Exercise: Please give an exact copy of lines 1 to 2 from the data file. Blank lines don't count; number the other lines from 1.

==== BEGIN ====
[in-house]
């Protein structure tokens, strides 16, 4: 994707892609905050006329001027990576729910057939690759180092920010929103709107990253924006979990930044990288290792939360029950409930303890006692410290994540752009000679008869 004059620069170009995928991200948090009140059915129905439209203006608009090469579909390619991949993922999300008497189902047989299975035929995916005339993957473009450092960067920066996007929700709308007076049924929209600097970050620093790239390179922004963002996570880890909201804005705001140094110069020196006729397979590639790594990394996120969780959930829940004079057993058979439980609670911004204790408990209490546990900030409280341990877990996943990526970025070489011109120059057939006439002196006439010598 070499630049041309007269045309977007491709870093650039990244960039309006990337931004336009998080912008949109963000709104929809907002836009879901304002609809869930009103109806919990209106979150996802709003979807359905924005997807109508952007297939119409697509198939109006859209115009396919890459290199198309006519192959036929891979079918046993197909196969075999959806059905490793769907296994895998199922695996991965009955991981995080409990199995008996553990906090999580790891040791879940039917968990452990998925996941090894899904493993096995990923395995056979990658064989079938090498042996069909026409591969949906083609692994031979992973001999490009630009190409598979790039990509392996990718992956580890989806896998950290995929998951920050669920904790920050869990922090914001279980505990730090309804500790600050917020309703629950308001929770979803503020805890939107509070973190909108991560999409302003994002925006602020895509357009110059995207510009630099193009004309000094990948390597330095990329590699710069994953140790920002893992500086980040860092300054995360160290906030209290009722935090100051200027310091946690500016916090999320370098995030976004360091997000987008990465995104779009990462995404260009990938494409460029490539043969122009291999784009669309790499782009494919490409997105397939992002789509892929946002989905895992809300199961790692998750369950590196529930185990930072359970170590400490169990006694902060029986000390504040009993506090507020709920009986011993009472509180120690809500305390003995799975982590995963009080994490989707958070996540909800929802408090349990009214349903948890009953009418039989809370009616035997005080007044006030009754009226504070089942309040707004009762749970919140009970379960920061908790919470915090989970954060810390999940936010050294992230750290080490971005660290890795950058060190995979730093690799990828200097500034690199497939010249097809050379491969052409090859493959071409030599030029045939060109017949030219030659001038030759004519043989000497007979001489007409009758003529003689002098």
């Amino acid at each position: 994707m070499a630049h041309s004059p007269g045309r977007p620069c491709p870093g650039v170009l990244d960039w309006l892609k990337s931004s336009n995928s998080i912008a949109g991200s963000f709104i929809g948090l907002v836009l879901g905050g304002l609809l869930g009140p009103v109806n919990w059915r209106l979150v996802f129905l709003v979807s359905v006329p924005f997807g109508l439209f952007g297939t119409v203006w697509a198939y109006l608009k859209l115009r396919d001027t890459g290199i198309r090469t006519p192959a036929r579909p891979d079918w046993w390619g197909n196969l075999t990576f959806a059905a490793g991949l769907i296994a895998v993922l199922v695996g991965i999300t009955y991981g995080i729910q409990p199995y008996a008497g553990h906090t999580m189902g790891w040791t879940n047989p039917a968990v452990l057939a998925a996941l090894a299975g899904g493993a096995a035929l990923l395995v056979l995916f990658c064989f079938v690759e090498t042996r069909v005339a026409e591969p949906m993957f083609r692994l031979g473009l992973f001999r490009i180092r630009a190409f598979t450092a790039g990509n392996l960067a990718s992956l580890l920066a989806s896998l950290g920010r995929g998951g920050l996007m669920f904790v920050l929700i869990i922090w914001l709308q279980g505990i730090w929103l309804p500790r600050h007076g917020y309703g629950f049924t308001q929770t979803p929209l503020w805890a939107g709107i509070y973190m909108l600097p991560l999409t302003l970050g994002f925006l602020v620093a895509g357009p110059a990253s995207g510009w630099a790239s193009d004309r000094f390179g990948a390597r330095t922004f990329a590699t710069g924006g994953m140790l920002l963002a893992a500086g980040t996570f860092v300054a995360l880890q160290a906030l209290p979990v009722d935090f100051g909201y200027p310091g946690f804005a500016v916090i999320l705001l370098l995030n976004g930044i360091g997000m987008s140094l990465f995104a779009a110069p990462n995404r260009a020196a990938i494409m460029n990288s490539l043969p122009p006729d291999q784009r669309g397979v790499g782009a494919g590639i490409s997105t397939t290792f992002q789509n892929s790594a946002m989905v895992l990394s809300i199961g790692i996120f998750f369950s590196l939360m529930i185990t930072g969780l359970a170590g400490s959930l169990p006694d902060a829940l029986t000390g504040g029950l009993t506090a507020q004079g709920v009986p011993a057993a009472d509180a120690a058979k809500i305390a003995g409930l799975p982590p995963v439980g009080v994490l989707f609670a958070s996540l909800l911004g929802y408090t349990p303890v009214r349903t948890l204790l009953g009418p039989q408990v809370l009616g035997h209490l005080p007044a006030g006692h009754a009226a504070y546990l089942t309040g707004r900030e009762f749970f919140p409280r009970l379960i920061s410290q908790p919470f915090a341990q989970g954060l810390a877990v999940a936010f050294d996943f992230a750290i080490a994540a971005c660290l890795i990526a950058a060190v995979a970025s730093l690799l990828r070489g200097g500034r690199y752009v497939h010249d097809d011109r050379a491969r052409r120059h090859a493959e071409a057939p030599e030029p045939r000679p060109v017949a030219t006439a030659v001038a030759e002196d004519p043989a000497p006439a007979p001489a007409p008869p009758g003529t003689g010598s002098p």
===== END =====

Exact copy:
[in-house]
């Protein structure tokens, strides 16, 4: 994707892609905050006329001027990576729910057939690759180092920010929103709107990253924006979990930044990288290792939360029950409930303890006692410290994540752009000679008869 004059620069170009995928991200948090009140059915129905439209203006608009090469579909390619991949993922999300008497189902047989299975035929995916005339993957473009450092960067920066996007929700709308007076049924929209600097970050620093790239390179922004963002996570880890909201804005705001140094110069020196006729397979590639790594990394996120969780959930829940004079057993058979439980609670911004204790408990209490546990900030409280341990877990996943990526970025070489011109120059057939006439002196006439010598 070499630049041309007269045309977007491709870093650039990244960039309006990337931004336009998080912008949109963000709104929809907002836009879901304002609809869930009103109806919990209106979150996802709003979807359905924005997807109508952007297939119409697509198939109006859209115009396919890459290199198309006519192959036929891979079918046993197909196969075999959806059905490793769907296994895998199922695996991965009955991981995080409990199995008996553990906090999580790891040791879940039917968990452990998925996941090894899904493993096995990923395995056979990658064989079938090498042996069909026409591969949906083609692994031979992973001999490009630009190409598979790039990509392996990718992956580890989806896998950290995929998951920050669920904790920050869990922090914001279980505990730090309804500790600050917020309703629950308001929770979803503020805890939107509070973190909108991560999409302003994002925006602020895509357009110059995207510009630099193009004309000094990948390597330095990329590699710069994953140790920002893992500086980040860092300054995360160290906030209290009722935090100051200027310091946690500016916090999320370098995030976004360091997000987008990465995104779009990462995404260009990938494409460029490539043969122009291999784009669309790499782009494919490409997105397939992002789509892929946002989905895992809300199961790692998750369950590196529930185990930072359970170590400490169990006694902060029986000390504040009993506090507020709920009986011993009472509180120690809500305390003995799975982590995963009080994490989707958070996540909800929802408090349990009214349903948890009953009418039989809370009616035997005080007044006030009754009226504070089942309040707004009762749970919140009970379960920061908790919470915090989970954060810390999940936010050294992230750290080490971005660290890795950058060190995979730093690799990828200097500034690199497939010249097809050379491969052409090859493959071409030599030029045939060109017949030219030659001038030759004519043989000497007979001489007409009758003529003689002098």